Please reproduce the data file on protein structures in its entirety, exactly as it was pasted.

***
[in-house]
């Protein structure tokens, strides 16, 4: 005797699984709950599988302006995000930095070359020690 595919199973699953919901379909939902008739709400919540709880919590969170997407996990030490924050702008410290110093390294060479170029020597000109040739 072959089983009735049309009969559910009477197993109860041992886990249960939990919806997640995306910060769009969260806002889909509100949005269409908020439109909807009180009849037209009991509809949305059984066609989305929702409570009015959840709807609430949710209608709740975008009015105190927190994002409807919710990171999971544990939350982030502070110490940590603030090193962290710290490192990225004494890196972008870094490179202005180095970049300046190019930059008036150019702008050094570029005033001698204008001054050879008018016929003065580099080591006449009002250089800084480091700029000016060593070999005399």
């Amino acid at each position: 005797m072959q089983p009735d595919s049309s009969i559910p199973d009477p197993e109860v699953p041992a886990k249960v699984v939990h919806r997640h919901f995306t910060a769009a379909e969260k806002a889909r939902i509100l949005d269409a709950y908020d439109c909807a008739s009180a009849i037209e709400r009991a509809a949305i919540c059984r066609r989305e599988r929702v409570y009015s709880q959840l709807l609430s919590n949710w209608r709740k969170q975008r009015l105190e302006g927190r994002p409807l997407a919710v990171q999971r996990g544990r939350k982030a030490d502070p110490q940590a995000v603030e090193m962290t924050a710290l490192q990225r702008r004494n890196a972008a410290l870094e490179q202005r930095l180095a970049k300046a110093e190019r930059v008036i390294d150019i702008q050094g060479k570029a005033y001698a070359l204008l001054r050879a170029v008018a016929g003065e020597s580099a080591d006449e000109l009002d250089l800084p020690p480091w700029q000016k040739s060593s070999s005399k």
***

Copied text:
[in-house]
């Protein structure tokens, strides 16, 4: 005797699984709950599988302006995000930095070359020690 595919199973699953919901379909939902008739709400919540709880919590969170997407996990030490924050702008410290110093390294060479170029020597000109040739 072959089983009735049309009969559910009477197993109860041992886990249960939990919806997640995306910060769009969260806002889909509100949005269409908020439109909807009180009849037209009991509809949305059984066609989305929702409570009015959840709807609430949710209608709740975008009015105190927190994002409807919710990171999971544990939350982030502070110490940590603030090193962290710290490192990225004494890196972008870094490179202005180095970049300046190019930059008036150019702008050094570029005033001698204008001054050879008018016929003065580099080591006449009002250089800084480091700029000016060593070999005399």
């Amino acid at each position: 005797m072959q089983p009735d595919s049309s009969i559910p199973d009477p197993e109860v699953p041992a886990k249960v699984v939990h919806r997640h919901f995306t910060a769009a379909e969260k806002a889909r939902i509100l949005d269409a709950y908020d439109c909807a008739s009180a009849i037209e709400r009991a509809a949305i919540c059984r066609r989305e599988r929702v409570y009015s709880q959840l709807l609430s919590n949710w209608r709740k969170q975008r009015l105190e302006g927190r994002p409807l997407a919710v990171q999971r996990g544990r939350k982030a030490d502070p110490q940590a995000v603030e090193m962290t924050a710290l490192q990225r702008r004494n890196a972008a410290l870094e490179q202005r930095l180095a970049k300046a110093e190019r930059v008036i390294d150019i702008q050094g060479k570029a005033y001698a070359l204008l001054r050879a170029v008018a016929g003065e020597s580099a080591d006449e000109l009002d250089l800084p020690p480091w700029q000016k040739s060593s070999s005399k």